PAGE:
Idioms

    at bat, Baseball.
    1. taking one's turn to bat in a game: at bat with two men in scoring position.
    2. an instance at bat officially charged to a batter except when the batter is hit by a pitch, receives a base on balls, is interfered with by the catcher, or makes a sacrifice hit or sacrifice fly: two hits in three at bats.
    bat the breeze. breeze1(def 11).
    go to bat for, Informal. to intercede for; vouch for; defend: to go to bat for a friend.
    right off the bat, Informal. at once; without delay: They asked me to sing right off the bat.

Origin of bat

1
1175–1225; (noun) Middle English bat, bot, batte, Old English batt, perhaps < Celtic; compare Irish, Scots Gaelic bat, bata staff, cudgel; (v.) Middle English batten, partly from the noun, partly < Old French batre; see batter1

Synonyms for bat

bat

2
[bat]

noun

any of numerous flying mammals of the order Chiroptera, of worldwide distribution in tropical and temperate regions, having modified forelimbs that serve as wings and are covered with a membranous skin extending to the hind limbs.

Idioms

    blind as a bat, nearly or completely blind; having very poor vision: Anyone can tell that he's blind as a bat, but he won't wear glasses.
    have bats in one's belfry, Informal. to have crazy ideas; be very peculiar, erratic, or foolish: If you think you can row across the ocean in that boat, you have bats in your belfry.

Origin of bat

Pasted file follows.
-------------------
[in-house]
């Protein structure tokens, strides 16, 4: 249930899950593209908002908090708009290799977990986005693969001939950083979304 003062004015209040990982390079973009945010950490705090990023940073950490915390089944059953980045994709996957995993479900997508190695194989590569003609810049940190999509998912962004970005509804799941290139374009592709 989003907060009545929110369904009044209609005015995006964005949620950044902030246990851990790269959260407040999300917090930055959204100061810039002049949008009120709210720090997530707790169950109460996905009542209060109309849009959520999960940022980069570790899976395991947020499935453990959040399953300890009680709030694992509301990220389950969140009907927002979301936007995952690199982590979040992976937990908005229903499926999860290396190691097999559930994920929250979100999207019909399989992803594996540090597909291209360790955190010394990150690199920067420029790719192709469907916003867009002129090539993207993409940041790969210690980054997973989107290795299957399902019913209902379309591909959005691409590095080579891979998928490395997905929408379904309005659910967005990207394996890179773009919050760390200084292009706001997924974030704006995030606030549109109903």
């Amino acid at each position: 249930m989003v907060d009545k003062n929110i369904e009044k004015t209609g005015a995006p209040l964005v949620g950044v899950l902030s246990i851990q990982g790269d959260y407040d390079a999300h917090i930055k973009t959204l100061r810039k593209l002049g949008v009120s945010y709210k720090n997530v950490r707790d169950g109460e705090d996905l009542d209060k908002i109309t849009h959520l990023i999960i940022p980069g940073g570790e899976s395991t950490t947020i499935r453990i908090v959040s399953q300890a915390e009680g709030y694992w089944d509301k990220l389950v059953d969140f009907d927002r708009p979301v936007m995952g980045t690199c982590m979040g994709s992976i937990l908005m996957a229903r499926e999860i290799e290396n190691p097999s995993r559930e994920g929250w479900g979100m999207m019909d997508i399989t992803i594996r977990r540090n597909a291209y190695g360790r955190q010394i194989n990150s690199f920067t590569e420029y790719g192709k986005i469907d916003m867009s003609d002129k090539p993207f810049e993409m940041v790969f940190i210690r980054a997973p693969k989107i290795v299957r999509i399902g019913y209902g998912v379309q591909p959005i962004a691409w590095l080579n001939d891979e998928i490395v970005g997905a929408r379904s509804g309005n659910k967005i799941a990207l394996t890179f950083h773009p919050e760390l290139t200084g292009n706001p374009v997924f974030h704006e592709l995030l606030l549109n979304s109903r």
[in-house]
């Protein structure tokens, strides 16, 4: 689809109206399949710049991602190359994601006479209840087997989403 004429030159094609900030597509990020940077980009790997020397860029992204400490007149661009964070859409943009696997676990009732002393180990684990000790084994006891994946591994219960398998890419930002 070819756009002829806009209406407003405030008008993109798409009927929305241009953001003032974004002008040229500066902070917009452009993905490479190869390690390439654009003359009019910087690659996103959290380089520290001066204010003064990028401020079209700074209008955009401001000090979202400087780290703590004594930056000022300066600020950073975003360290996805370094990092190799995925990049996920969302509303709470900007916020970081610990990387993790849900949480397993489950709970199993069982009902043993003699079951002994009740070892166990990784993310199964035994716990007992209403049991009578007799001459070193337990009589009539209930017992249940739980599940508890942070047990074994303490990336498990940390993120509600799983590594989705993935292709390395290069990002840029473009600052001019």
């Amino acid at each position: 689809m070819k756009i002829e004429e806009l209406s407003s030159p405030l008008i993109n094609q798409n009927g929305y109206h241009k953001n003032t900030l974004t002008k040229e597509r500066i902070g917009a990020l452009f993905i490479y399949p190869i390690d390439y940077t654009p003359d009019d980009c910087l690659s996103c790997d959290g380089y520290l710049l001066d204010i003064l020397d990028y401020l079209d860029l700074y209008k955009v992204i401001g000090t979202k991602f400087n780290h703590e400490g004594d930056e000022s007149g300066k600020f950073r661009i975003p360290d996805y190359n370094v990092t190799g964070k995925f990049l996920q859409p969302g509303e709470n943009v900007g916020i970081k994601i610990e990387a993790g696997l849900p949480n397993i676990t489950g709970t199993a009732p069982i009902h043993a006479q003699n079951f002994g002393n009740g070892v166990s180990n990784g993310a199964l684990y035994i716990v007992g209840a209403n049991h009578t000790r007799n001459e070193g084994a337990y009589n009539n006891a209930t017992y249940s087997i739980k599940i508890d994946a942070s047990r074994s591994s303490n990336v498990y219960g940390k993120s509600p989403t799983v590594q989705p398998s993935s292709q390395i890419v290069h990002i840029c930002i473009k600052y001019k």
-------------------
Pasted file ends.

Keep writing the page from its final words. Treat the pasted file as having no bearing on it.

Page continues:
2
1570–75; apparently < Scandinavian; compare dialectal Swedish natt-batta, variant of Old Swedish natt-bakka night-bat; replacing Middle English bakke (< Scand), Middle English balke for *blake < Scandinavian; compare dialectal Swedish natt-blacka
Related formsbat·like, adjective

bat

3
[bat]

verb (used with object), bat·ted, bat·ting.

to blink; wink; flutter.

Idioms

    not bat an eye, to show no emotion or surprise; maintain a calm exterior: The murderer didn't bat an eye when the jury announced its verdict of guilty.

Origin of bat

3
First recorded in 1605–15; variant of bate2

batt

or bat

[bat]

noun

a sheet of matted cotton, wool, or synthetic fibers.

Origin of batt

First recorded in 1830–40; special use of bat1

bat.

Masterson

[mas-ter-suh n, mah-ster-]

noun

William BarclayBat, 1853–1921, U.S. frontier law officer.
Dictionary.com Unabridged Based on the Random House Unabridged Dictionary, © Random House, Inc. 2019

Related Words for bat

sock, blow, knock, thwack, bop, crack, wallop, smack, swat, bang, slam, rap, thump, strike, whack, belt, whop

Examples from the Web for bat

Contemporary Examples of bat

Historical Examples of bat

  • A bat circled near, indecisively, as if with a message it hesitated to give.

    The Spenders